• You can’t export files as AI, which some clients are insistent on having.
  • There is no natural perspective grid. Not all designer use this, but for those who do it’s a big con.
  • The Designer Persona doesn’t have a vector eraser which makes editing small vector errors a bit messy.

Who is Affinity Designer For

Affinity Designer is perfect for illustrators and graphic designers who regularly work with vector graphics and raster images at the same time. Due to how the workspace can toggle back and forth from vector to pixel, it’s also a favorite with digital painters. There are lots of interestings effects which can be achieved by using both personas at the same time.

If as a designer, you work with clients that are always asking for Adoibe Illustrator source files, then Affinity Designer will not be of great help. If you can send PDFs of your designs, then Affinity Designer can give you everything you need.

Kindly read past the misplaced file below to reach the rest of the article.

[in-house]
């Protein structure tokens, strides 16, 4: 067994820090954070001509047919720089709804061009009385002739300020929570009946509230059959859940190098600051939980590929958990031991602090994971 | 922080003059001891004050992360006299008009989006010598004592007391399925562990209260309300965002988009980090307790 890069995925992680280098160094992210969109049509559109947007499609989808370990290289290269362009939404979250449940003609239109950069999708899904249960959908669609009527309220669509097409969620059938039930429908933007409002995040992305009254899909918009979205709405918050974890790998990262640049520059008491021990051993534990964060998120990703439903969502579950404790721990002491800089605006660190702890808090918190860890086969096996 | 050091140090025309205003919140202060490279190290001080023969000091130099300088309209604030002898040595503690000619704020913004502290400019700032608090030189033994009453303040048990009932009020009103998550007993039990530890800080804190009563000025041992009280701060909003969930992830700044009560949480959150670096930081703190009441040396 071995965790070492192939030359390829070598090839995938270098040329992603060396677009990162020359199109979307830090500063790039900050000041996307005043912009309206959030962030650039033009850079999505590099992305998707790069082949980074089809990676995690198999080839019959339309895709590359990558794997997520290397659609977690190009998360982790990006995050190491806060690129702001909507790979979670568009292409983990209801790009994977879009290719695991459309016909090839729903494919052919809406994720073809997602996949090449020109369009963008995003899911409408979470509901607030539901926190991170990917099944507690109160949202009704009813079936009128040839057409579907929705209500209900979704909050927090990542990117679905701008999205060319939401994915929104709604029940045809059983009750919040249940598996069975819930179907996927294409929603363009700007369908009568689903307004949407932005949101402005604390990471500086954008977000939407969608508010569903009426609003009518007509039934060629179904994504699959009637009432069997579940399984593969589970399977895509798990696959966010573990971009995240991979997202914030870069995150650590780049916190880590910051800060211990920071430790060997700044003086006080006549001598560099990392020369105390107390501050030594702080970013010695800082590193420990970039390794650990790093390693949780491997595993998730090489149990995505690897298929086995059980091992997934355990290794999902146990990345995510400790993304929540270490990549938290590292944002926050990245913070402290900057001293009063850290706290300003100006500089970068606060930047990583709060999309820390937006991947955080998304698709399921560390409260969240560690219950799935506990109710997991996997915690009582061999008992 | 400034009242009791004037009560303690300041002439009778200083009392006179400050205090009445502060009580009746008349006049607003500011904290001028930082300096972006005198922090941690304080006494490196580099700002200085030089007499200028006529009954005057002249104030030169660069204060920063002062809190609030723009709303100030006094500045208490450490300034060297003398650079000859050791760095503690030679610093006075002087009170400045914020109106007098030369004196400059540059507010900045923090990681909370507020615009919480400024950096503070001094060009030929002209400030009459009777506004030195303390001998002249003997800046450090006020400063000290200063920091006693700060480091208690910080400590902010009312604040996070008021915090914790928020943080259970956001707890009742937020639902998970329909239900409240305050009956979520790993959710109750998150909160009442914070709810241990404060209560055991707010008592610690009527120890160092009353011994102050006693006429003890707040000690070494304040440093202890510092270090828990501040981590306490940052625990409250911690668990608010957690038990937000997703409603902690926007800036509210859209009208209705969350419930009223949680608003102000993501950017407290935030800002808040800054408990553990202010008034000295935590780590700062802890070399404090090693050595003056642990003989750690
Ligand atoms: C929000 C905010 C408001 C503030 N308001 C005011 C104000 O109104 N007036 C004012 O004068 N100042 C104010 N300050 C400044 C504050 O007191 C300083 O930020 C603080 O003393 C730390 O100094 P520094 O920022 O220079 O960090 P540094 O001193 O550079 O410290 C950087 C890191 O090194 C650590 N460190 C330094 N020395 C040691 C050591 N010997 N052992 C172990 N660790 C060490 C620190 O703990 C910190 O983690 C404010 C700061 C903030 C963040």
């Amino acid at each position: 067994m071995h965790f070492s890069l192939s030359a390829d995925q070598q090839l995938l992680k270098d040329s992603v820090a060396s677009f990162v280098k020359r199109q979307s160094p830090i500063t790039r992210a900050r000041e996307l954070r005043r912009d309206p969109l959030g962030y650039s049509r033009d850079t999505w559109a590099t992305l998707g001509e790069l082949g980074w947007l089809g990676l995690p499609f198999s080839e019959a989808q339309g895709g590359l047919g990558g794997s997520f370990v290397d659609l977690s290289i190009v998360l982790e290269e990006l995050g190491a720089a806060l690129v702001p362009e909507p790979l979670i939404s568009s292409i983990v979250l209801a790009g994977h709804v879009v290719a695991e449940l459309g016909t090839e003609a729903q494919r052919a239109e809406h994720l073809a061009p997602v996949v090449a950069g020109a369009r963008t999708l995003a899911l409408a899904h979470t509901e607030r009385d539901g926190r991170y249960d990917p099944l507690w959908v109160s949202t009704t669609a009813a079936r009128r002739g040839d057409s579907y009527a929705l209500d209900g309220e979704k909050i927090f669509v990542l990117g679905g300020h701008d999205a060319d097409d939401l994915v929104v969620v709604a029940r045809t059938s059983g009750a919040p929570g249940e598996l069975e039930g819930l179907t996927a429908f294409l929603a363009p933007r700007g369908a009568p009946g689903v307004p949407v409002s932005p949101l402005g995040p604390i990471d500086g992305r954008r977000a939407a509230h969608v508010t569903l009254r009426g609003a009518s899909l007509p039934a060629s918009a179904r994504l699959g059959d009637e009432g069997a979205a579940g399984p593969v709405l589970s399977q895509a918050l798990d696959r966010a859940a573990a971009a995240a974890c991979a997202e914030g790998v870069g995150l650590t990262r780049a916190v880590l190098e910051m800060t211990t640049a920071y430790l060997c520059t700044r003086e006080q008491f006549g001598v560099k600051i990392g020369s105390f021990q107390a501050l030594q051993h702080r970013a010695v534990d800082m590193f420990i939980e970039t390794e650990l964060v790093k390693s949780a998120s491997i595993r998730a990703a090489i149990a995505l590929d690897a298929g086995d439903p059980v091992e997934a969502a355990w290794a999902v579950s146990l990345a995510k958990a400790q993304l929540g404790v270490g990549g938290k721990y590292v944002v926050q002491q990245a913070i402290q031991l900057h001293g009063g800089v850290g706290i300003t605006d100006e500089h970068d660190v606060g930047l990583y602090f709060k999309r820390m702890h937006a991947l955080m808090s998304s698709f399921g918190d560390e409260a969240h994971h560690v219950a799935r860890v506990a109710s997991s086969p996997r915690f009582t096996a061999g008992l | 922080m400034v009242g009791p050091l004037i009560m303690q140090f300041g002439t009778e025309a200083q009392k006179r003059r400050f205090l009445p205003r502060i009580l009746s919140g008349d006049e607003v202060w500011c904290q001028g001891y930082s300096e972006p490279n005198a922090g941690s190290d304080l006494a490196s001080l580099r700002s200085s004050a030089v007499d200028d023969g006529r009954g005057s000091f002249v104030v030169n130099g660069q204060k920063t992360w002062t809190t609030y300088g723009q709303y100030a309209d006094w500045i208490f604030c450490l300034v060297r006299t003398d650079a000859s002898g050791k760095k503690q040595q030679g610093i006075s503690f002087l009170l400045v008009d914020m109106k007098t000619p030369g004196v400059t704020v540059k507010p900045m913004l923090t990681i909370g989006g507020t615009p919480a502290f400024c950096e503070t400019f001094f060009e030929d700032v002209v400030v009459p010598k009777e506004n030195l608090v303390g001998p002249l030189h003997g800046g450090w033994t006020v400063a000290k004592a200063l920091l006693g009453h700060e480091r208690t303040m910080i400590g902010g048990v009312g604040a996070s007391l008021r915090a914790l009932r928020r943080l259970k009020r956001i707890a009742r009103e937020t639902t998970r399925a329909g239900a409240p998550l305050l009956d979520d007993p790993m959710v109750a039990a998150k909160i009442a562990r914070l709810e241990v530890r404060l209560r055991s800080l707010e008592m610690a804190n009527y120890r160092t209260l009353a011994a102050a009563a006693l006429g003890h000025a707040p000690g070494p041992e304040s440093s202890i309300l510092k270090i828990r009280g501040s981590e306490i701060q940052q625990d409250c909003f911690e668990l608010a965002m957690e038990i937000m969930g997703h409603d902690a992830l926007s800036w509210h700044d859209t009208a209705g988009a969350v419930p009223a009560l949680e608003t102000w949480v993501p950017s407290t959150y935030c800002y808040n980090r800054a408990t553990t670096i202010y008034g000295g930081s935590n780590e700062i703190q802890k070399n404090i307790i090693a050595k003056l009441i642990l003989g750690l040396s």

In this Affinity Designer review we showed you the basic ins and outs of the software to give you an idea of what the program can do.

In conclusion, Affinity Designer is a great software for designers, illustrators and digital artists. Not only as an alternative to Adobe Illustrator, but also on its own. Since the software has a one-time-pay, it is much more accessible. Especially for students or freelancers at a moment where they can’t afford to pay the monthly subscriptions of Adobe products

Along with Affinity Photo and Affinity Publisher, the Serif owned design suite can easily replace Adobe Photoshop and Adobe InDesign. All Affinity software have a one week free trial if you want to try them out for yourself before committing to the purchase.

Featured image via PROKOPEVA IRINA / shutterstock.com | Affinity Designer Screenshots courtesy of the Affinity Designer Press Kit